In this paper, we analyzed the behavior of moving structures in a check valve micropumping system and proposed a method to improve the freedom of motion of such structures. A model ball valve in a microchannel system was designed for this study. The behavior of the glass sphere, which acted as an independent flow check valve in the PDMS microfluidic channel, was analyzed. We found that the motion of the ball valve in the microchannel was sensitive to the properties of the interface between the ball, channel, and liquid. The glass ball valve moved freely when methanol or ethanol was introduced into the PDMS channel. However, the ball valve adhered to the PDMS channel when deionized (DI) water or cell culture media was introduced. Such behavior inhibits the applicability of this micropump to biological systems. The adhesion properties were modeled using the theory of interfacial actions between heterogeneous materials. The theoretical model successfully predicted the interaction properties that governed ball valve motion in the PDMS microchannels. To ameliorate the excessive adhesion in DI water or cell culture media, a hybrid inorganic/organic polymer (HR4) was used to coat the PDMS channel. In the HR4-coated ball valve micropump, the glass ball moved freely in DI water and cell culture media. Finally, the biocompatibility of the HR4 coating was evaluated by pumping human mesenchymal stem cells (hMSCs) suspended in media, and the pumped cells were cultured and evaluated for viability. A good viability demonstrated that the HR4 pump was biocompatible.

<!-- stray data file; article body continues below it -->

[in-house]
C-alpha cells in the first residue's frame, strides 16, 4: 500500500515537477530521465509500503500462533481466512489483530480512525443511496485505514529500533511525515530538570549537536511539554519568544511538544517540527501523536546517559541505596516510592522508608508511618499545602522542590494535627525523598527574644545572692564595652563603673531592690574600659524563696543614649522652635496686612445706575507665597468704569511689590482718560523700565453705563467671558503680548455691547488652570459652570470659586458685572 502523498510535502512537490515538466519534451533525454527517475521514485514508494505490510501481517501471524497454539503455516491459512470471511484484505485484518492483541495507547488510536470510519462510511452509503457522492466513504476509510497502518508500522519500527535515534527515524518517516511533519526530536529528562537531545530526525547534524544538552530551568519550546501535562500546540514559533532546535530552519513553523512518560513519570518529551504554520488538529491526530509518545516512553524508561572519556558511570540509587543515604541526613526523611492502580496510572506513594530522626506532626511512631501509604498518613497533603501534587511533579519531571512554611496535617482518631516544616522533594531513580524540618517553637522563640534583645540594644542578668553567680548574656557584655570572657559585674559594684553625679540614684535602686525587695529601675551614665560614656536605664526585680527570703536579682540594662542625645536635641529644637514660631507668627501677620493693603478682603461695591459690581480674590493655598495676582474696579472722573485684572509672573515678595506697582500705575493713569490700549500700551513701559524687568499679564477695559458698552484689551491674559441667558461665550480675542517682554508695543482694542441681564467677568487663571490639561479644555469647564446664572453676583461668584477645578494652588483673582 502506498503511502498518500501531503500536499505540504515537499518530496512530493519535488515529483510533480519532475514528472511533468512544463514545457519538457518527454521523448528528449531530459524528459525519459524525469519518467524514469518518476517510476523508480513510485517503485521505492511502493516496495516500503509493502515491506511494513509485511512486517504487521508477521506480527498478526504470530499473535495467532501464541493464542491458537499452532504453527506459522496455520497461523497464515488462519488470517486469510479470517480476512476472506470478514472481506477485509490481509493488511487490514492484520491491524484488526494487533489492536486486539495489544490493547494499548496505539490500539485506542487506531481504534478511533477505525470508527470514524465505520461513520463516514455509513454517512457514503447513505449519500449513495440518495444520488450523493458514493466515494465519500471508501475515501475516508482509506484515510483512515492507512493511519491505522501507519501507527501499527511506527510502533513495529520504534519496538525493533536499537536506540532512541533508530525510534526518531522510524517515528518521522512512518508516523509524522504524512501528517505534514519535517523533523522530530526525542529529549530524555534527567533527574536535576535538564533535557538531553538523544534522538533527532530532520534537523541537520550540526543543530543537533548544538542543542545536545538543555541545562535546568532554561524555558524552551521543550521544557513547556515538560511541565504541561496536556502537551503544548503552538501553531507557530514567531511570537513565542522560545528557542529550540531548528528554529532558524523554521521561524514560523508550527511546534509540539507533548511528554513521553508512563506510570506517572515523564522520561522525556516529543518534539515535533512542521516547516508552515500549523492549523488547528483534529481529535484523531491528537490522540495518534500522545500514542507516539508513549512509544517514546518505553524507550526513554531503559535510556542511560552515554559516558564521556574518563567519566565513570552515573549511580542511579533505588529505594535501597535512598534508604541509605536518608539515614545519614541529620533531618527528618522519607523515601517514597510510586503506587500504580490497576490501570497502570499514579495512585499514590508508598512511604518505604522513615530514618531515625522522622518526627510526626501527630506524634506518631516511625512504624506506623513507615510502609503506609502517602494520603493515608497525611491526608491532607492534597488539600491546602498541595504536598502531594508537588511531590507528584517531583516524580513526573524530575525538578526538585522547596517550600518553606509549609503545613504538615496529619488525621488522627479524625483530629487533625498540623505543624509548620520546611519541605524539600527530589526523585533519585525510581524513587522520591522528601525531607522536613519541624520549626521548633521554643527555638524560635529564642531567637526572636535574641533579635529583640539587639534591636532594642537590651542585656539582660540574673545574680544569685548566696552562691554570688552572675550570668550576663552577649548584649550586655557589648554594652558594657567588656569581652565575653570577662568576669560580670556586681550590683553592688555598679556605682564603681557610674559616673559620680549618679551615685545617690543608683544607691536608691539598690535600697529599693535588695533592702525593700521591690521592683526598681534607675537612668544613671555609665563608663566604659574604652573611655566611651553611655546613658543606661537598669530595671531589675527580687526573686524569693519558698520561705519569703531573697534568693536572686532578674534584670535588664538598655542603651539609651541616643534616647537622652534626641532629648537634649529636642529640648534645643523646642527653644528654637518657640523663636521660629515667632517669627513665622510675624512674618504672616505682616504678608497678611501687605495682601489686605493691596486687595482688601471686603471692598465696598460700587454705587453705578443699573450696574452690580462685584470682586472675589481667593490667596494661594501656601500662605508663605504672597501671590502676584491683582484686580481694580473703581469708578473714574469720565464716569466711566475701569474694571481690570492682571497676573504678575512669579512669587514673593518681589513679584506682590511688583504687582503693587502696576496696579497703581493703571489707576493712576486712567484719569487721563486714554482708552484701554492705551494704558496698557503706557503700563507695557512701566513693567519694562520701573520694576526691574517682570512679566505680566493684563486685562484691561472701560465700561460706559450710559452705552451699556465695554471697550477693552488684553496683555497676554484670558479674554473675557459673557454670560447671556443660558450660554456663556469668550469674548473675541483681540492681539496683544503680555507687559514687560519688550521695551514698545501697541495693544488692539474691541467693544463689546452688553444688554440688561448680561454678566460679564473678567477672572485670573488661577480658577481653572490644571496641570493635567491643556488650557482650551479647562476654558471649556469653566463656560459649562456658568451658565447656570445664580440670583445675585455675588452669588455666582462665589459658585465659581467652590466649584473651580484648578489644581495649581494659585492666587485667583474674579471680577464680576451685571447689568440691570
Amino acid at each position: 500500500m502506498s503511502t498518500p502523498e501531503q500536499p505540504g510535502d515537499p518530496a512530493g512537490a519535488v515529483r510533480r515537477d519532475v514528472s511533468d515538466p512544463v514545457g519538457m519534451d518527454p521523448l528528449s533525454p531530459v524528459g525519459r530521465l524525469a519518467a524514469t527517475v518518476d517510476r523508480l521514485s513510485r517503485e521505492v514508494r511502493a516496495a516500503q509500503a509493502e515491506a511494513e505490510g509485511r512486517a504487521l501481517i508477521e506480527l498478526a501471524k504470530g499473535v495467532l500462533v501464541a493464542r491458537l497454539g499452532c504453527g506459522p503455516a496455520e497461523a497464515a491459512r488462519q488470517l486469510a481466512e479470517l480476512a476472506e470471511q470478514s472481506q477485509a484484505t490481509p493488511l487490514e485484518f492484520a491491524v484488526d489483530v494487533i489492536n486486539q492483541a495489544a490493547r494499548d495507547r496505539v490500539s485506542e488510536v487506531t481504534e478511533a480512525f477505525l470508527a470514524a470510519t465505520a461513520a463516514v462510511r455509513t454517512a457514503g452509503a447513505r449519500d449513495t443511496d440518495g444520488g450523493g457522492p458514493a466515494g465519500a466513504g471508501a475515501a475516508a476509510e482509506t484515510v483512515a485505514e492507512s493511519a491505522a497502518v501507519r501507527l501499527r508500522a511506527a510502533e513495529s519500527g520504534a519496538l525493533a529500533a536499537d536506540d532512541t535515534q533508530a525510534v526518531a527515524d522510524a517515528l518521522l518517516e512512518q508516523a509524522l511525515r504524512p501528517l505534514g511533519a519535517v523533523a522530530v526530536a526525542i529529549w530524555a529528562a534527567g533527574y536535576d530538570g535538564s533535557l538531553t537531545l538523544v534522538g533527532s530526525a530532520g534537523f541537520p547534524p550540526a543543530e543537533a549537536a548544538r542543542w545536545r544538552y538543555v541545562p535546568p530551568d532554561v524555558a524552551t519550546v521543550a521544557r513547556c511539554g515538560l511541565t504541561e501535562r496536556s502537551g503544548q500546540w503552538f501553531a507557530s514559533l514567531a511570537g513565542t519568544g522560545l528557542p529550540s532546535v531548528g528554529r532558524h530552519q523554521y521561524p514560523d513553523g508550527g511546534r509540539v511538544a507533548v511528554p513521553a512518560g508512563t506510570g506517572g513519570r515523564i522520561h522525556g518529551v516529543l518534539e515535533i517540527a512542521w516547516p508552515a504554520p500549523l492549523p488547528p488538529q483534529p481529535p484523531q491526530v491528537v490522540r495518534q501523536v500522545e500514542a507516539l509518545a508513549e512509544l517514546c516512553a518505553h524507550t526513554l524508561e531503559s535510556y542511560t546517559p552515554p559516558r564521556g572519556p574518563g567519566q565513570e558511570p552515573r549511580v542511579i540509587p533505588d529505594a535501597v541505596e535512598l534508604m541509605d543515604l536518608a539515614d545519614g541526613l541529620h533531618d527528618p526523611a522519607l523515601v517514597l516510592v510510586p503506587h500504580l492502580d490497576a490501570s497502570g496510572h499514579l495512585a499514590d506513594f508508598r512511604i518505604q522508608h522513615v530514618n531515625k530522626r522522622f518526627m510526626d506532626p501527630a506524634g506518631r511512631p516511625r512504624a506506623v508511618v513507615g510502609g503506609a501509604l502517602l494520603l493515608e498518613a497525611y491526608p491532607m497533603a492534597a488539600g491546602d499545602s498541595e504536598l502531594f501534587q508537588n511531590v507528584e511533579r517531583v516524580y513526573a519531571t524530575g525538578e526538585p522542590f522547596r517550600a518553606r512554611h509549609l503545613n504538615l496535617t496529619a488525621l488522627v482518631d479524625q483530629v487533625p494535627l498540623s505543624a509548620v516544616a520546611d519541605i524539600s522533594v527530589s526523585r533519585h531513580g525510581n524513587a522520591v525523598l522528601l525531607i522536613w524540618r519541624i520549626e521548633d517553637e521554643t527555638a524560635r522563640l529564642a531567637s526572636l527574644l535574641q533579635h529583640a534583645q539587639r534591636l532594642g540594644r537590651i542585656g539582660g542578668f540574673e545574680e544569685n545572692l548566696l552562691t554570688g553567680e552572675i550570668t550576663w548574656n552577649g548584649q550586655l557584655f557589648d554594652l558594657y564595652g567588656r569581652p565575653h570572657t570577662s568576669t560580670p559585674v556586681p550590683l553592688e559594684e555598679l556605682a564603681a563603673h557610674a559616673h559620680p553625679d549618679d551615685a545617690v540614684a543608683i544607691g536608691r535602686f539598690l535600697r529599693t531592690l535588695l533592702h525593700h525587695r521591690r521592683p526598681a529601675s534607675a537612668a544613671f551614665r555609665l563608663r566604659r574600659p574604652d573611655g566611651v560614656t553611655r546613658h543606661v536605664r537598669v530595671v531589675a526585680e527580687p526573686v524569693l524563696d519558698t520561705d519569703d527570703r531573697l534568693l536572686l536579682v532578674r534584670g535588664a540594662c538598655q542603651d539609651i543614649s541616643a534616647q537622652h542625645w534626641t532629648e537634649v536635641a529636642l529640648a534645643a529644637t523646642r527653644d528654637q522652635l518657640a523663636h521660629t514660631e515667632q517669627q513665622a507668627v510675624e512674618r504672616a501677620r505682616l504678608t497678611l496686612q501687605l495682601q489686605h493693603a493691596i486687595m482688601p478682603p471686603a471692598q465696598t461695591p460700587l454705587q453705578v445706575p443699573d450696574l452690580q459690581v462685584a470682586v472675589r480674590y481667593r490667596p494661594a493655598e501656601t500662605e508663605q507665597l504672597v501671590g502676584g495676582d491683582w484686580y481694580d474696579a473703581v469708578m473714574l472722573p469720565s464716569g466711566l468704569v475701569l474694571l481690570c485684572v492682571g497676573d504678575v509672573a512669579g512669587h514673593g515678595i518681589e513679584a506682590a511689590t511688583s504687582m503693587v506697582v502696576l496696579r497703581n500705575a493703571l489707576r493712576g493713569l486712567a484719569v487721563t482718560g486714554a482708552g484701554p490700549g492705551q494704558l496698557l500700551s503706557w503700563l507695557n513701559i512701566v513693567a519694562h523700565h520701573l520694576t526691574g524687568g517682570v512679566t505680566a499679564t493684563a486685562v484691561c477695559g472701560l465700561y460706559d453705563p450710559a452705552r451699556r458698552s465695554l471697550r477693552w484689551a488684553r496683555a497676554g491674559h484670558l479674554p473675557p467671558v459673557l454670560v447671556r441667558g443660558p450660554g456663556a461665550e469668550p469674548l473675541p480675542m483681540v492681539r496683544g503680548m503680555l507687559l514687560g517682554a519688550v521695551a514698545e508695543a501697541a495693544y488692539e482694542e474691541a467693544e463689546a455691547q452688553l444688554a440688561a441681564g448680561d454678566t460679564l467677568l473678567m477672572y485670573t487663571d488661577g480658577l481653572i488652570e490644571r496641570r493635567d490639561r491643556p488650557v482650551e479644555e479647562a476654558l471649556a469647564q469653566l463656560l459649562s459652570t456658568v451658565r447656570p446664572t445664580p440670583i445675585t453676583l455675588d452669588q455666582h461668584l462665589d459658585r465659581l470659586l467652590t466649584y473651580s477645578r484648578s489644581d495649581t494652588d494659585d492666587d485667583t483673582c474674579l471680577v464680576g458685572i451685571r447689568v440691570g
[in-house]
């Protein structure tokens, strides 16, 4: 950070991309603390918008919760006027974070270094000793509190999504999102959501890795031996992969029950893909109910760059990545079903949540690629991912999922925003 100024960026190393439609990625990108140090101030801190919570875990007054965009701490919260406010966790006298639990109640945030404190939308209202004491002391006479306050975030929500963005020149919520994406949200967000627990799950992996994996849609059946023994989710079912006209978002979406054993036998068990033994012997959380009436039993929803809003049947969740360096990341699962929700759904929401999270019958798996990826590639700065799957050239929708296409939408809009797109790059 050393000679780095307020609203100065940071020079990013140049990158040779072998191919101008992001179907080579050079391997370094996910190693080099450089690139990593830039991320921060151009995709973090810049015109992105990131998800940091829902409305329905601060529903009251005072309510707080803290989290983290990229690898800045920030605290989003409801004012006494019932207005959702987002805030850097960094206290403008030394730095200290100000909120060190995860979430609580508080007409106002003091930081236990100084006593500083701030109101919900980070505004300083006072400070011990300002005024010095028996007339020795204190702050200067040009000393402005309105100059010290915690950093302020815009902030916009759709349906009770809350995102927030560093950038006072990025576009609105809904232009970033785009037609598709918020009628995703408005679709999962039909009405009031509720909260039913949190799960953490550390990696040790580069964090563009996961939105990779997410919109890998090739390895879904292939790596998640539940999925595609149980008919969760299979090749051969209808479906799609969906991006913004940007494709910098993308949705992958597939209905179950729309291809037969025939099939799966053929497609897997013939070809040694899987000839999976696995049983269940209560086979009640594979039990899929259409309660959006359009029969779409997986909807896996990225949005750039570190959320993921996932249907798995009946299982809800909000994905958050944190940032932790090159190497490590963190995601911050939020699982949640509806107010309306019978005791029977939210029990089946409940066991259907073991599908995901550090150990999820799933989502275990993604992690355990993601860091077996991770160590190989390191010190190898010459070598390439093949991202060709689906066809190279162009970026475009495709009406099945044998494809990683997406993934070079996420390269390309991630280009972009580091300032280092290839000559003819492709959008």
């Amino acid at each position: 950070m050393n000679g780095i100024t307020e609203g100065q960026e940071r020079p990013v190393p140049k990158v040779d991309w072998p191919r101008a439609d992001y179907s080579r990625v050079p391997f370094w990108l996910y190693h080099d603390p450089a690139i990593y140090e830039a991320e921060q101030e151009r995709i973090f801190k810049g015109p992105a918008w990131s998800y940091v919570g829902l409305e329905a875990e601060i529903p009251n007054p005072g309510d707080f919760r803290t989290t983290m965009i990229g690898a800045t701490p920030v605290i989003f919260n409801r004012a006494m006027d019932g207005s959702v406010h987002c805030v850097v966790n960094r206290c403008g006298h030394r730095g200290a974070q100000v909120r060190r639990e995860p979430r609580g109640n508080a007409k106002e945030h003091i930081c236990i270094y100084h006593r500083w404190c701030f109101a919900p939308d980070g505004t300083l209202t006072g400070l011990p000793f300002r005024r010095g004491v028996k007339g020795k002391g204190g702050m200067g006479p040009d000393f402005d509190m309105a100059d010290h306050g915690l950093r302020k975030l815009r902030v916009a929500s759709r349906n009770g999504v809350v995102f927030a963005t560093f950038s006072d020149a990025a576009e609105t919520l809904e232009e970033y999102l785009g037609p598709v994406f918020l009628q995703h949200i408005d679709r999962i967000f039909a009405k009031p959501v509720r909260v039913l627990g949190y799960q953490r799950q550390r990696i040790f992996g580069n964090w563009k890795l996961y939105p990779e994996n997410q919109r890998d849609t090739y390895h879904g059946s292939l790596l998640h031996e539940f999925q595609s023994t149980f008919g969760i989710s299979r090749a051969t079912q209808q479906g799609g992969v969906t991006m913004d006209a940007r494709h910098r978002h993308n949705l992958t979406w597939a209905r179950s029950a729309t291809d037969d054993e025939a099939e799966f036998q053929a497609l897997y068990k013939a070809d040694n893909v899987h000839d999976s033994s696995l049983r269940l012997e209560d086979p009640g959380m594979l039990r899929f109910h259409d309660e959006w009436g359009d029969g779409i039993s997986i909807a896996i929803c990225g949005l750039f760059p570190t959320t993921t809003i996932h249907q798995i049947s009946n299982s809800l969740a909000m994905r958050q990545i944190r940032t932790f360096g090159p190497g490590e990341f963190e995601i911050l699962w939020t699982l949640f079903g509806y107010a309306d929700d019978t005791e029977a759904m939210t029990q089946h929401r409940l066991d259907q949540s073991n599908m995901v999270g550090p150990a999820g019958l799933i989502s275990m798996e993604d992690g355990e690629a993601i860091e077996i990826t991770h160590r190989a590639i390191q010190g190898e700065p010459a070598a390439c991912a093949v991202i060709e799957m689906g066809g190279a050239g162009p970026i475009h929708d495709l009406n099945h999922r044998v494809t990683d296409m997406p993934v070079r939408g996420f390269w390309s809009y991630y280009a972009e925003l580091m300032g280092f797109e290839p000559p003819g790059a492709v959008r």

|Number of pages||6|
|Publication status||Published - 2010|
- Movable structure
- Surface coating
ASJC Scopus subject areas
- Biomedical Engineering
- Electrical and Electronic Engineering